Taiwan marked a significant milestone in its defense capabilities by launching a domestically produced submarine named the Haikun.
President Tsai Ing-wen presided over the launch ceremony held in the port city of Kaohsiung, underscoring the importance of this achievement.
The $1.54 billion diesel-electric submarine is set to undergo rigorous testing before being delivered to the Taiwanese navy by the end of 2024.
Notably, Taiwan aims to operate a fleet of 10 submarines, including two older Dutch-made vessels, all equipped with missiles.
The launch of the Haikun comes at a critical juncture in Taiwan’s history, as tensions with China have escalated in recent years.
China considers the self-governing island a renegade province, and Beijing has repeatedly expressed its intention to reclaim Taiwan with military force if necessary.
While most experts believe that an immediate invasion of Taiwan is unlikely, China has ramped up military drills in the Taiwan Strait, heightening concerns.
The Haikun and its upcoming counterparts are critical elements in Taiwan’s defense strategy to deter aggression.
Taiwan’s Domestic Submarine Program: A Geopolitical Shift in Defense Strategy
Taiwan’s leaders have long prioritized building their submarines, viewing them as essential for deterring encirclement or naval blockade attempts by China.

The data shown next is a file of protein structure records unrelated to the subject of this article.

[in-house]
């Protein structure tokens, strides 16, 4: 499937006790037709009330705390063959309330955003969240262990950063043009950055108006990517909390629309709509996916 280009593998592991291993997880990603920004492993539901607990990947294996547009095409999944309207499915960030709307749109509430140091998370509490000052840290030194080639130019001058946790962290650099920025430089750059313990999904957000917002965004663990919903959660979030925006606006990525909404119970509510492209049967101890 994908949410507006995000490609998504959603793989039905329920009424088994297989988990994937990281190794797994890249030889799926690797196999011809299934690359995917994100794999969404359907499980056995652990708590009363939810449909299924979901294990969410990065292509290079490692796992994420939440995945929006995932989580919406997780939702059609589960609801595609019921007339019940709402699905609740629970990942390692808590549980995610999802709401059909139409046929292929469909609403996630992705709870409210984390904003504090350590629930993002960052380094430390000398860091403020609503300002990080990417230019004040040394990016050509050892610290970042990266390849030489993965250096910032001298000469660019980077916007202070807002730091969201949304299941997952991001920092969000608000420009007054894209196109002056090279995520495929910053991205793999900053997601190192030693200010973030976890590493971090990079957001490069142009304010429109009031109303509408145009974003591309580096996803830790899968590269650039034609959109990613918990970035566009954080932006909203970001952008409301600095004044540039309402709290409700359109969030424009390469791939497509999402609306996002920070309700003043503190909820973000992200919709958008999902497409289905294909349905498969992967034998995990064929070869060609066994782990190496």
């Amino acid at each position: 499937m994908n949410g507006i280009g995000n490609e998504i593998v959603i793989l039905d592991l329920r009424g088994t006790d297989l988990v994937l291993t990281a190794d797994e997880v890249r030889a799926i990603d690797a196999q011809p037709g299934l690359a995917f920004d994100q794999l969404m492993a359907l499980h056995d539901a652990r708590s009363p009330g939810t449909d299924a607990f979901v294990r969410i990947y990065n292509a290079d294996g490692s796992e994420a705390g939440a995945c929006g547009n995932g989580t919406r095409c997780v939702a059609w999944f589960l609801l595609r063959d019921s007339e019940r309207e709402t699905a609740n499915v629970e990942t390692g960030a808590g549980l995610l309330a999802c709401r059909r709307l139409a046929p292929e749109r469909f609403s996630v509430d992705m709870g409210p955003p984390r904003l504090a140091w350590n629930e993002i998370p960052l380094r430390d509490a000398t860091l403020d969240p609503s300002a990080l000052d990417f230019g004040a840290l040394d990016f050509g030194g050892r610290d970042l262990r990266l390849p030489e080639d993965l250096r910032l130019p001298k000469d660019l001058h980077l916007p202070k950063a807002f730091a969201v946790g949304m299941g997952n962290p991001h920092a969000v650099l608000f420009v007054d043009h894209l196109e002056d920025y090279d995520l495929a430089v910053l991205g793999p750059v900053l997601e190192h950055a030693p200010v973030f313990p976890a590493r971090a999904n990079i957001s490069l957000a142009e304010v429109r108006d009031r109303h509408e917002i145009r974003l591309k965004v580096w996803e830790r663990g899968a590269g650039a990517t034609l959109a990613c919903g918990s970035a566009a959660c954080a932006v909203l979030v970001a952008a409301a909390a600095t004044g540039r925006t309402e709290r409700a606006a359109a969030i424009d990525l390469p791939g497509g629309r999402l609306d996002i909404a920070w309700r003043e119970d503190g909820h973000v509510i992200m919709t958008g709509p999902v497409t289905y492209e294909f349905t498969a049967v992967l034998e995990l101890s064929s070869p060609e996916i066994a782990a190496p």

These submarines also play a crucial role in buying time until support from the United States and Japan arrives during a conflict.
The decision to develop domestic submarines gained momentum during President Tsai Ing-wen’s tenure, during which military spending nearly doubled.
The United States and several other countries, including the UK, provided vital support, supplying components, technology, and expertise for the project.
The Haikun submarine is equipped with a combat system developed by US defense company Lockheed Martin.
It will carry US-made missiles, emphasizing Taiwan’s strong ties with the United States, its chief ally.
Launching Taiwan’s domestically produced submarine is not just about boosting defense capabilities; it represents a significant geopolitical shift.
Multiple countries and companies were willing to support Taiwan’s marquee defense program, signaling international doubt and dissatisfaction with Beijing’s stance on Taiwan.
The submarine’s effectiveness in countering any potential Chinese invasion will depend on how Taiwan deploys it.
While it may not be optimized for a counter-invasion role, it can serve as a deterrent and be used for various strategic purposes, such as disrupting maritime operations and protecting critical assets.
As tensions in the region continue to escalate, the Haikun submarine stands as a symbol of Taiwan’s commitment to defending its sovereignty and its ability to navigate a complex geopolitical landscape.
While the situation remains tense, Taiwan’s determination to bolster its defenses is precise, sending a message to Beijing and the international community that it will not yield to external pressure.